Missouri: Decriminalization Effort Green Lit for Kansas City
Kansas City voters may soon get to decide whether to eliminate the criminal penalties for small time pot offenders. According to NORML, “the local chapter of the National Organization for the Reform of Marijuana Laws has received approval to move forward with a municipal initiative to decriminalize marijuana possession offenses.” The proposal would create a local ordinance that treats the offense—currently a criminal misdemeanor—as a civil infraction punishable with a $50 fine.
Vermont: Governor Signs Medical Marijuana Expansion Bill
Governor Peter Shumlin recently signed a bill that expands the state’s list of qualified conditions to include chronic pain, glaucoma and terminal illness. In a statement, Shumlin said he signed the bill because he wanted to give doctors the ability to recommend an alternative to dangerous prescription painkillers.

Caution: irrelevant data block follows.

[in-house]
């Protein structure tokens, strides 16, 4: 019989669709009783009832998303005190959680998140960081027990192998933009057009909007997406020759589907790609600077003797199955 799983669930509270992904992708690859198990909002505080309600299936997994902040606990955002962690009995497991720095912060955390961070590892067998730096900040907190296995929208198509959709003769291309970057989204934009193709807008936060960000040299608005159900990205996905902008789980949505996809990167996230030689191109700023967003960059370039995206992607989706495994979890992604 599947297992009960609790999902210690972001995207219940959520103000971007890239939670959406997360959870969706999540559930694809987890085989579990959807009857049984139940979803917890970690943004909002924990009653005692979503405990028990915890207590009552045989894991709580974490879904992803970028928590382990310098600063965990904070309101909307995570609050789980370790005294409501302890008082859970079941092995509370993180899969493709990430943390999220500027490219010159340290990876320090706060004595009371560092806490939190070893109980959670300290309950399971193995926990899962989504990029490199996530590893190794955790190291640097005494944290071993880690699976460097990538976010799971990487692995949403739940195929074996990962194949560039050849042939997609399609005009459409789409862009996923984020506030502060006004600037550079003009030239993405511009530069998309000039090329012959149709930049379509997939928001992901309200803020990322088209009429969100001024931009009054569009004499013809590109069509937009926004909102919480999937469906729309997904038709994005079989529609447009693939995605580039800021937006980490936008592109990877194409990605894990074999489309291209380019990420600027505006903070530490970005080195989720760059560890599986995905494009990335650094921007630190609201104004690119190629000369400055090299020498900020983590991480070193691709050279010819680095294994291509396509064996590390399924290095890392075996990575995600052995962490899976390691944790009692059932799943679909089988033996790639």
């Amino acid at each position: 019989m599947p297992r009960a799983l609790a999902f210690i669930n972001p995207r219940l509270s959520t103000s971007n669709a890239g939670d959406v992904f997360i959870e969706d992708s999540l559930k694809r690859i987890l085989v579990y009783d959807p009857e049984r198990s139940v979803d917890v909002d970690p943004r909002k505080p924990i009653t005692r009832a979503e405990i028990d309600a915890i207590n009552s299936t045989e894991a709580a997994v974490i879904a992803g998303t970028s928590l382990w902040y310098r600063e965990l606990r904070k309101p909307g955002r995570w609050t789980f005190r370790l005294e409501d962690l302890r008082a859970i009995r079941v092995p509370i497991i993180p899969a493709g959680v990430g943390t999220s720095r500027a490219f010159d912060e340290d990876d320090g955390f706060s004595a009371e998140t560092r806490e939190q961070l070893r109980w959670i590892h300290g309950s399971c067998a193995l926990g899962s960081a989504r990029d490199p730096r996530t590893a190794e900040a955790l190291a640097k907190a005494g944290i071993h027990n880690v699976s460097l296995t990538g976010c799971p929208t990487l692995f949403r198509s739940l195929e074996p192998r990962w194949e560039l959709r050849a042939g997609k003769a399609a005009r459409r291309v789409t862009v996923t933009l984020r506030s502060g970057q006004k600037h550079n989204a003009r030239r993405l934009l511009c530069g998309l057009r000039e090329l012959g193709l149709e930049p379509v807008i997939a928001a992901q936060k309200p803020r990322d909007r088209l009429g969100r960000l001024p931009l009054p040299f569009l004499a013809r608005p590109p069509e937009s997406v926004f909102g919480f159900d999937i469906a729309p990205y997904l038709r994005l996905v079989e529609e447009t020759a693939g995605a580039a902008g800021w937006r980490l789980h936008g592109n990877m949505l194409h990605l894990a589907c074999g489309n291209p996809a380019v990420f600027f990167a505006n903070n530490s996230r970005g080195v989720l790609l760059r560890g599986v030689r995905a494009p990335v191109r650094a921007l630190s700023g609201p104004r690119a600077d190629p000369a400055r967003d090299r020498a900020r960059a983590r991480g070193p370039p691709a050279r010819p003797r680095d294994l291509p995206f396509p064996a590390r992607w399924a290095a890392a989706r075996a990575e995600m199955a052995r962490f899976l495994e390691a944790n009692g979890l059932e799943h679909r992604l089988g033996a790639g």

“At a time when opiate addiction is ravaging our state and drug companies continue to urge our doctors to pass out painkillers like candy, we need to find a more practical solution to pain management. This bill ensures that Vermonters who are suffering will have access to medicine that is high quality, laboratory tested, and most importantly non-addictive,” Shumlin said.
Michigan: Recreational Marijuana Initiative Sunk… For Now
A proposed ballot measure supported by MILegalize has been rejected by election officials because they say more than a hundred thousand signatures were collected well past the 180-day window allotted for the campaign. Although MILegalize turned in nearly 350,000 signatures to the secretary of state’s office two weeks ago, Governor Rick Snyder recently signed a bill clarifying an old law that requires ballot measures to secure the necessary signatures within 180-days. For MILegalize, that window closed in December 2015. Nevertheless, Organizers say the Bureau of Election’s decision to dismiss the initiative came as no surprise, but they plan to challenge it in court in hopes of being granted permission to move on to the next phase of the campaign.